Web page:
In the late 1940s, $8,000 to $10,000 seemed like an outrageous amount to pay for a house. In the late 1960s through the mid-1970s, $30,000 to $50,000 seemed well beyond anything reasonable. In the early 1980s, popular belief held that at $100,000, home prices in California could only go down. Today, similar comments about peaks, bubbles, and busts fill the press. But just as past voices now sound foolish, so too will current opinion as we look back from the future.

Can some home prices soften or decline in the short-run? Sure. They have done so before and will do so again. Local economies ebb and flow, but over periods of 5, 10, 20, or 30 years, well-selected properties will continue to register high-profit appreciation.2

Financing Magnifies Returns

Here's a simple example: You invest $10,000 in a $100,000 property. You finance your purchase with a 30-year, $90,000 mortgage at 7.75 percent. After eight years you will have paid down your mortgage balance to $81,585. With 4 percent a year appreciation for eight years, your property's value will have grown to $136,860. If we subtract the balance of $81,585 from this $136,860, you see that your original $10,000 investment has increased more than fivefold to $55,275. That result yields an after-tax annual rate of return of around 24 percent (see Table 10.1). During the early- to mid-2000s, lower rates of interest and higher rates of appreciation produced rates of return on invested cash that far exceeded 24 percent.

Stocks Typically Yield Lower Results

Depending on whose numbers you use, stocks have supposedly yielded average pretax returns of between 9 and 12 percent a year over the longer run. On an after-tax basis, a 10 percent a year return on stocks is considered very good. In fact, over the long term, fewer than 2 percent of professional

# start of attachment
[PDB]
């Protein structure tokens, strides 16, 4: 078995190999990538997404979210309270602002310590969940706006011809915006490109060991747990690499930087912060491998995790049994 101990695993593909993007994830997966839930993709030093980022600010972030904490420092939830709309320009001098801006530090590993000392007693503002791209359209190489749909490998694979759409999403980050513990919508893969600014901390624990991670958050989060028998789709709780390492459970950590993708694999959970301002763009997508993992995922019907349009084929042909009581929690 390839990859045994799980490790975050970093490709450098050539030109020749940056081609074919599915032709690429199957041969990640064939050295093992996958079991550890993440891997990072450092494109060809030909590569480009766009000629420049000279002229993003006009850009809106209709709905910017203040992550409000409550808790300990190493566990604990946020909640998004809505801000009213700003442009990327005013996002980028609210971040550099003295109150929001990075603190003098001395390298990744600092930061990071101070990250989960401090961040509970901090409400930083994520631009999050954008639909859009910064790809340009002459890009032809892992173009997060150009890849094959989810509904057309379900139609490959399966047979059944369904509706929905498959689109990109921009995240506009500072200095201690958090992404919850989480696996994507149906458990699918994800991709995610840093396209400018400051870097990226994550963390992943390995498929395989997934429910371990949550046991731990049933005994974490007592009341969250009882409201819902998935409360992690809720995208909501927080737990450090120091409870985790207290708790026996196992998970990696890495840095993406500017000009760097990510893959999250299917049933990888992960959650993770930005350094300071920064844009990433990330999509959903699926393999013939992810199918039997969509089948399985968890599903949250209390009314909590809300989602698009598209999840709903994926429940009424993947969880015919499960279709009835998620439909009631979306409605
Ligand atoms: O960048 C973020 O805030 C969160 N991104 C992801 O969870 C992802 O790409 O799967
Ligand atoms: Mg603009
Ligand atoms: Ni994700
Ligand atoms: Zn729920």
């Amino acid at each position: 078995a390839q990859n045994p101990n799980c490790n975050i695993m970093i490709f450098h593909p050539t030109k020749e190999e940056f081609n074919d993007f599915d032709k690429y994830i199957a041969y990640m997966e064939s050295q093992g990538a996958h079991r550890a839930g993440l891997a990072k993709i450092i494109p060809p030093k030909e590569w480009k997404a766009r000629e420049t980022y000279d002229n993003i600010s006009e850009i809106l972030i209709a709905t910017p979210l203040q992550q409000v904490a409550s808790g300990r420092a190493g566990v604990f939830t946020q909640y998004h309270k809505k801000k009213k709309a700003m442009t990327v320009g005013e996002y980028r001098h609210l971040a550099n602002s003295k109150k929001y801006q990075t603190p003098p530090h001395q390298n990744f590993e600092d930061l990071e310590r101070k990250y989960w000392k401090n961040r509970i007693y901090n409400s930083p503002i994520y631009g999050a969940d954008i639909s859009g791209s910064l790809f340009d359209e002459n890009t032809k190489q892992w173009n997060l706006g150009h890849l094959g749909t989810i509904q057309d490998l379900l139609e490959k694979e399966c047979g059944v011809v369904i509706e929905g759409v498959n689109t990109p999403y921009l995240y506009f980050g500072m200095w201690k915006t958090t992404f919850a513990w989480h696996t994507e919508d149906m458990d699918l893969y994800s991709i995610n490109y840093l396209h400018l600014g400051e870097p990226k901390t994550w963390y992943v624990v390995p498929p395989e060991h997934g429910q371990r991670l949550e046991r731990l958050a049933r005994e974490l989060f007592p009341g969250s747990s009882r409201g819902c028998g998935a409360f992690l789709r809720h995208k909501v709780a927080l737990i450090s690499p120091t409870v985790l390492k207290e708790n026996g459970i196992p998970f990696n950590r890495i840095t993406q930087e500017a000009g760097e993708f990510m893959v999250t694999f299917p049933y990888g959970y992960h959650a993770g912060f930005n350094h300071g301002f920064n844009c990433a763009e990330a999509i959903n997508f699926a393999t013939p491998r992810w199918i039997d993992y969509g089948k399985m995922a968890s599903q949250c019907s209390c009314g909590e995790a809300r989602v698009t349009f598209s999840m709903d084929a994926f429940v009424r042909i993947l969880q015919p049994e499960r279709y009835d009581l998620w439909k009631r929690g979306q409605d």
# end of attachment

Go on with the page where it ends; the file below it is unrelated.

2 Potential homebuyers: For more extensive discussion of this issue, see Chapter 3, "Home Ownership: How to Make It Your Best Investment," in my book, The 106 Mistakes Homebuyers Make—and How to Avoid Them, 4th ed. (John Wiley & Sons, 2006).

Table 10.1 Property Appreciation Yields High Returns


Property purchase price Original Mortgage

Cash invested Eight Years Later

Market value @ 4% appreciation

Mortgage balance


Equity Growth Rate

$100,000 90,000


136,860 81,585 $55,275



012345678 years

Annual growth rate of home equity = 24 percent. Proportionately increasing the down payment and purchase price would still yield a 24 percent rate of return.

fund managers have been able to consistently earn after-tax returns on stocks of more than 10 to 12 percent a year.

At the end of 1965 the Dow Jones Industrial Average (DJIA) stood at 969.26. At the start of 1982 this index of blue-chip companies actually stood lower, at 884.36. During this entire 16-year period, the DJIA closed no higher than 1051.70, and it fell to as low as 577.60 in 1974.

If you compare stock gains during the unprecedented market boom that ran from 1993 (DJIA at 3,500) to early 2000 (DJIA at 11,700), you'll find property wealth multiplying even faster. In the small college town of Gainesville, Florida, a home bought in 1993 for $100,000 could have been sold in 2000 for $150,000. Assuming a $10,000 down payment, that $50,000 gain in price returned a fivefold increase in investment—not counting mortgage paydown.

If instead, you had put $10,000 or $20,000 into a property in a boomtown such as Portland, Oregon; Austin, Texas; Boston; Seattle; San